Overeducated & Underemployed

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In the wake of the 2014 Australian Federal Budget’s proposed reforms to higher education, let’s take a look at the reality faced by Australian university graduates.

Firstly, a quick recap of how the budget will impact university students:

  • Decreased funding for university courses
  • Deregulated university fees – a move expected to create US-style “Ivy League” schools and inaccessibility to tertiary education
  • 6 month freeze on welfare payments to unemployed people under 30
  • Higher interest rate on Higher Education Loan Payments (HELP) debts
  • Earlier repayments of HELP debts

As Tony Abbott prompts young Australians to “learn or earn”, this writer wants to know… How about those who have learnt, but now cannot earn.

Most young people in Australia are taught a similar recipe for success: study hard at high school, get into university, work hard to achieve a degree and then you will be able to find a good job. For a large number of us, though, the last step of this recipe doesn’t eventuate.

Education Minister, Christopher Pyne, would have us believe that “university students, who have a less than 1% unemployment rate,” are in an ideal position to handle these budget reforms.

However, Pyne’s statistic is not reflective of the current job climate for university graduates. The Australian Bureau of Statistics finds that unemployed university graduates comprise 3.3% of the total labour force. To put that into context, 16% of unemployed people have university qualifications. Graduate unemployment is a very real phenomenon. In 2013, for example, nearly a third of Bachelor’s degree graduates did not find full-time work.

An even more prominent issue is the underemployment rate of university graduates. That is, the number of people working in jobs beneath their qualifications and those working fewer hours than desired. According to the OECD, Australia’s underemployment rate is significantly higher than the international average.

Between 1999 and 2012, university course completion numbers have risen by 82%; but the number of available jobs hasn’t risen so drastically. It isn’t that there are fewer jobs these days; rather we have an oversupply of qualified workers.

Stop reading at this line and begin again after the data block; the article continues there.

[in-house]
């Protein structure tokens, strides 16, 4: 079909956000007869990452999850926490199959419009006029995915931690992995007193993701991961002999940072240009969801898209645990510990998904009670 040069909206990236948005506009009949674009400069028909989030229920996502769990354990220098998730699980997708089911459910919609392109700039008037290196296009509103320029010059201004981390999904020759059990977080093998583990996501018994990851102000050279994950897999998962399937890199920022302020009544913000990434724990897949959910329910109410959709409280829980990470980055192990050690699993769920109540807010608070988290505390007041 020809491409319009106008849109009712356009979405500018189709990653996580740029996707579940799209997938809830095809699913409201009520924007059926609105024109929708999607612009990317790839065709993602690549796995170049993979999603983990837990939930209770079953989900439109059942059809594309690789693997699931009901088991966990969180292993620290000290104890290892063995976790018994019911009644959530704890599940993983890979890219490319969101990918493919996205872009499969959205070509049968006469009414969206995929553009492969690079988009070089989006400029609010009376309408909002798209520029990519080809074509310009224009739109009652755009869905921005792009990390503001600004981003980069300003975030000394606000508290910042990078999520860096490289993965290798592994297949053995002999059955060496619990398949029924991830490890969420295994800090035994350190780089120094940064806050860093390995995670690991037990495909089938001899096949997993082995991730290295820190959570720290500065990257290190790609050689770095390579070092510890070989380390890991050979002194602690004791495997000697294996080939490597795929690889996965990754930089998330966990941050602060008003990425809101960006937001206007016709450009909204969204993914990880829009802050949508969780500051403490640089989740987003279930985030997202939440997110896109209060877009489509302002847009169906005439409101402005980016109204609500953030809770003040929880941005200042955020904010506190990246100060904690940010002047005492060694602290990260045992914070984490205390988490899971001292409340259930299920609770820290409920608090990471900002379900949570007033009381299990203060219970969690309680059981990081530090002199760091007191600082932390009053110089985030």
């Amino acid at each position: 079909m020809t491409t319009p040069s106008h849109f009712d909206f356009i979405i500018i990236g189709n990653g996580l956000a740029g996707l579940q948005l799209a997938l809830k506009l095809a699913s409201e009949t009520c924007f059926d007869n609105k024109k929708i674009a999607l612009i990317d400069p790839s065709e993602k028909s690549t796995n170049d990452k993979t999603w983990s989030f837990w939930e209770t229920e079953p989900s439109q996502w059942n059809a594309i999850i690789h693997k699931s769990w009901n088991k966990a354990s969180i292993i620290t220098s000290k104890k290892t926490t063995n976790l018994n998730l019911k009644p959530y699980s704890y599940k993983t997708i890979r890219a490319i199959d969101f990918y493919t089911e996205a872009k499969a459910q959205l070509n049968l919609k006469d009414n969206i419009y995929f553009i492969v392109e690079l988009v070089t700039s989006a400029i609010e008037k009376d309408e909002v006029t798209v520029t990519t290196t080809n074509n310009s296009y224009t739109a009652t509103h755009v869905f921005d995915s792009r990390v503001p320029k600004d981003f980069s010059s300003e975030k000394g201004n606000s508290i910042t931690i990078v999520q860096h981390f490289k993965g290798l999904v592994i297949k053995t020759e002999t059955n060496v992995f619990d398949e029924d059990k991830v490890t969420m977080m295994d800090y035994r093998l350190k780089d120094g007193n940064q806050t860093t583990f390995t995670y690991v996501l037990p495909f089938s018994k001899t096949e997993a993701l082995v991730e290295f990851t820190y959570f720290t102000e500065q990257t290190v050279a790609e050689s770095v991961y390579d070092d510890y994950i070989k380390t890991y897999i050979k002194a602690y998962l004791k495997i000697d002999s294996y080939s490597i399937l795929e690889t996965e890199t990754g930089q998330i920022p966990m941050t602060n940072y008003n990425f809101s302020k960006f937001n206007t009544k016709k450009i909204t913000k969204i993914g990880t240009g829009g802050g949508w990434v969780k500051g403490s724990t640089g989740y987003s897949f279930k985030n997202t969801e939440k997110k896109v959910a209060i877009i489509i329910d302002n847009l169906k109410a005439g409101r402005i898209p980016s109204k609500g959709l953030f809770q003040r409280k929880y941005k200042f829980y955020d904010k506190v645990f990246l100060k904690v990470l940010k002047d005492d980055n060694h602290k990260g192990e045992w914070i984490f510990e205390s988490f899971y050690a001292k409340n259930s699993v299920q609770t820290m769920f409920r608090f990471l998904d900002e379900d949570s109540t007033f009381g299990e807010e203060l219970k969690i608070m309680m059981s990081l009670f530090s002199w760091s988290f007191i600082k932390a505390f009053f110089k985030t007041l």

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Hordes of undergraduates are completing university courses – from arts to law to business – and going out into the big wide world of work, only to find there are no opportunities for them to do what they are qualified to do.

As a result, many are returning to university to complete even higher degrees in order to obtain jobs that only require an undergraduate degree. In fact, between 2007 and 2012 post-graduate enrolment increased over 100%.

The overeducated youth population presents a trickle-down underemployment predicament. Postgraduates are securing undergraduate jobs beneath their qualifications; meanwhile, undergraduates are losing out on these jobs to their overqualified counterparts and finding themselves in positions that only require a high school education.

Being underemployed often equates to being underpaid. So after studying hard at university for years, many young people – currently drifting between casual and part time service-industry jobs that offer little stability or security – are living on less, and will soon have to face rising student loan debts.

Moreover, university graduates also have to compete in the job market with service-industry professionals who opted for industry experience over tertiary education. Oftentimes they lose out. The budget reforms will leave these qualified, unemployed individuals without support for 6 months.

It is understandable that middle-aged professionals say, “earn or learn”, as higher education previously meant higher employability. However, the reality is not so simple for young people today. Graduate unemployment and underemployment are real issues facing today’s youth, issues that have not been reasonably considered by the 2014 Australian Federal Budget.

Becky Rowe is a twenty-something passionate about writing, philosophy, holistic living, truth seeking, the Earth and a whole lot more.